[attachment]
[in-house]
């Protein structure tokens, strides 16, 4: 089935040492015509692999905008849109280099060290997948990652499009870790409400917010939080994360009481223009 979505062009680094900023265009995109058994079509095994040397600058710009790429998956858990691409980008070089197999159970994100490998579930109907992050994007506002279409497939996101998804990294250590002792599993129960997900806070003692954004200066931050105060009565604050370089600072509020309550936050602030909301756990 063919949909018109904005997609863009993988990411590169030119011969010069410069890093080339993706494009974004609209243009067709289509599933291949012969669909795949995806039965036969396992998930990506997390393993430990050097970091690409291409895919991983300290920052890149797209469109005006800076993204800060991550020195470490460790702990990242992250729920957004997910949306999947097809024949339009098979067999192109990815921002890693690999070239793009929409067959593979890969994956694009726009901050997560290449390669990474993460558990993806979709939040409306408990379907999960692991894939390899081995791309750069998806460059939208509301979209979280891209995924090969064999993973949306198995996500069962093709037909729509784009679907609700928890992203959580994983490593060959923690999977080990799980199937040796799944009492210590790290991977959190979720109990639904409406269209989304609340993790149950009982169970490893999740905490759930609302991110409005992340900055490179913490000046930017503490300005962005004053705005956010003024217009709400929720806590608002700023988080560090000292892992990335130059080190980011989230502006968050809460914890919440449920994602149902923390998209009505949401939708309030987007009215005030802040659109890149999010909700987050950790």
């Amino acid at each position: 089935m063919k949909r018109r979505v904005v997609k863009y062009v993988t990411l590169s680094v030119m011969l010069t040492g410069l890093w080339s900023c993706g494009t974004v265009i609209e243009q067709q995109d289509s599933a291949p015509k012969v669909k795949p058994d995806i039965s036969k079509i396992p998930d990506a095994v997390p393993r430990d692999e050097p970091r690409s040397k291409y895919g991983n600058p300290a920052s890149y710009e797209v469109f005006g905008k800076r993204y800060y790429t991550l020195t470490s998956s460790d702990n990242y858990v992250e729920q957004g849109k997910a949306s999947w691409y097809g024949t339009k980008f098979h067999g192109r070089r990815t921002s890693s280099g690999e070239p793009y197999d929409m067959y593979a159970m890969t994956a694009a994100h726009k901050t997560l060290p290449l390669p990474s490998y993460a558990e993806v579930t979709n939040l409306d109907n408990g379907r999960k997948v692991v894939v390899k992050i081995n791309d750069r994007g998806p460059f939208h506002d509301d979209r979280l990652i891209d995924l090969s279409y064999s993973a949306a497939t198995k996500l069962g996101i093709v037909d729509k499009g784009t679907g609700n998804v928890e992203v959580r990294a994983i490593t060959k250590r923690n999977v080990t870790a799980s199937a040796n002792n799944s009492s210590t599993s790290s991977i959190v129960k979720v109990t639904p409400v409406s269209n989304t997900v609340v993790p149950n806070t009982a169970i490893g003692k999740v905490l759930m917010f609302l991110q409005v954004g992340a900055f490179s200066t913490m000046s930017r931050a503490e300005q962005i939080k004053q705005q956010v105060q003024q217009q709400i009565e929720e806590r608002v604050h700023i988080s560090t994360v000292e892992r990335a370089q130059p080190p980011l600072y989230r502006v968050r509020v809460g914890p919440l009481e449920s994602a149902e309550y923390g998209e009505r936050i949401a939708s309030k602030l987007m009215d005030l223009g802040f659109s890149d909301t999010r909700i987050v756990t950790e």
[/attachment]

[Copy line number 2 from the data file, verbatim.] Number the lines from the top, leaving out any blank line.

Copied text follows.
């Protein structure tokens, strides 16, 4: 089935040492015509692999905008849109280099060290997948990652499009870790409400917010939080994360009481223009 979505062009680094900023265009995109058994079509095994040397600058710009790429998956858990691409980008070089197999159970994100490998579930109907992050994007506002279409497939996101998804990294250590002792599993129960997900806070003692954004200066931050105060009565604050370089600072509020309550936050602030909301756990 063919949909018109904005997609863009993988990411590169030119011969010069410069890093080339993706494009974004609209243009067709289509599933291949012969669909795949995806039965036969396992998930990506997390393993430990050097970091690409291409895919991983300290920052890149797209469109005006800076993204800060991550020195470490460790702990990242992250729920957004997910949306999947097809024949339009098979067999192109990815921002890693690999070239793009929409067959593979890969994956694009726009901050997560290449390669990474993460558990993806979709939040409306408990379907999960692991894939390899081995791309750069998806460059939208509301979209979280891209995924090969064999993973949306198995996500069962093709037909729509784009679907609700928890992203959580994983490593060959923690999977080990799980199937040796799944009492210590790290991977959190979720109990639904409406269209989304609340993790149950009982169970490893999740905490759930609302991110409005992340900055490179913490000046930017503490300005962005004053705005956010003024217009709400929720806590608002700023988080560090000292892992990335130059080190980011989230502006968050809460914890919440449920994602149902923390998209009505949401939708309030987007009215005030802040659109890149999010909700987050950790």